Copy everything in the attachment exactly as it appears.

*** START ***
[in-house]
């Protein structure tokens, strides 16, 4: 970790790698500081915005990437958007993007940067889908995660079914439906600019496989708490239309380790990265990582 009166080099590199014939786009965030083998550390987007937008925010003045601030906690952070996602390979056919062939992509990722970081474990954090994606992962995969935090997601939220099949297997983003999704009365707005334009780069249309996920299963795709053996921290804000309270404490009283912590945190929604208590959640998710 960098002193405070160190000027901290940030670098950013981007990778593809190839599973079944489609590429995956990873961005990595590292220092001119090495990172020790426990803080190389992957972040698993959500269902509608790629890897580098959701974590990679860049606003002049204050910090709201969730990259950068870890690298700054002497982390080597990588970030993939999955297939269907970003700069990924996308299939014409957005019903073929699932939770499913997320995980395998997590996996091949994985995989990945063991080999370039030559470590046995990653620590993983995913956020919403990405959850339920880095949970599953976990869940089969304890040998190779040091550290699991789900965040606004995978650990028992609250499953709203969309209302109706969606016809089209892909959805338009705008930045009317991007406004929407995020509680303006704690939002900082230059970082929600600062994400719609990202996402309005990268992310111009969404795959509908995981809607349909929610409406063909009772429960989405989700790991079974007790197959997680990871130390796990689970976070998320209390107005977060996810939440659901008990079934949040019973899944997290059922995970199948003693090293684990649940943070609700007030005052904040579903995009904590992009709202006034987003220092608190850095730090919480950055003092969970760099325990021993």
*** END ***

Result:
[in-house]
């Protein structure tokens, strides 16, 4: 970790790698500081915005990437958007993007940067889908995660079914439906600019496989708490239309380790990265990582 009166080099590199014939786009965030083998550390987007937008925010003045601030906690952070996602390979056919062939992509990722970081474990954090994606992962995969935090997601939220099949297997983003999704009365707005334009780069249309996920299963795709053996921290804000309270404490009283912590945190929604208590959640998710 960098002193405070160190000027901290940030670098950013981007990778593809190839599973079944489609590429995956990873961005990595590292220092001119090495990172020790426990803080190389992957972040698993959500269902509608790629890897580098959701974590990679860049606003002049204050910090709201969730990259950068870890690298700054002497982390080597990588970030993939999955297939269907970003700069990924996308299939014409957005019903073929699932939770499913997320995980395998997590996996091949994985995989990945063991080999370039030559470590046995990653620590993983995913956020919403990405959850339920880095949970599953976990869940089969304890040998190779040091550290699991789900965040606004995978650990028992609250499953709203969309209302109706969606016809089209892909959805338009705008930045009317991007406004929407995020509680303006704690939002900082230059970082929600600062994400719609990202996402309005990268992310111009969404795959509908995981809607349909929610409406063909009772429960989405989700790991079974007790197959997680990871130390796990689970976070998320209390107005977060996810939440659901008990079934949040019973899944997290059922995970199948003693090293684990649940943070609700007030005052904040579903995009904590992009709202006034987003220092608190850095730090919480950055003092969970760099325990021993």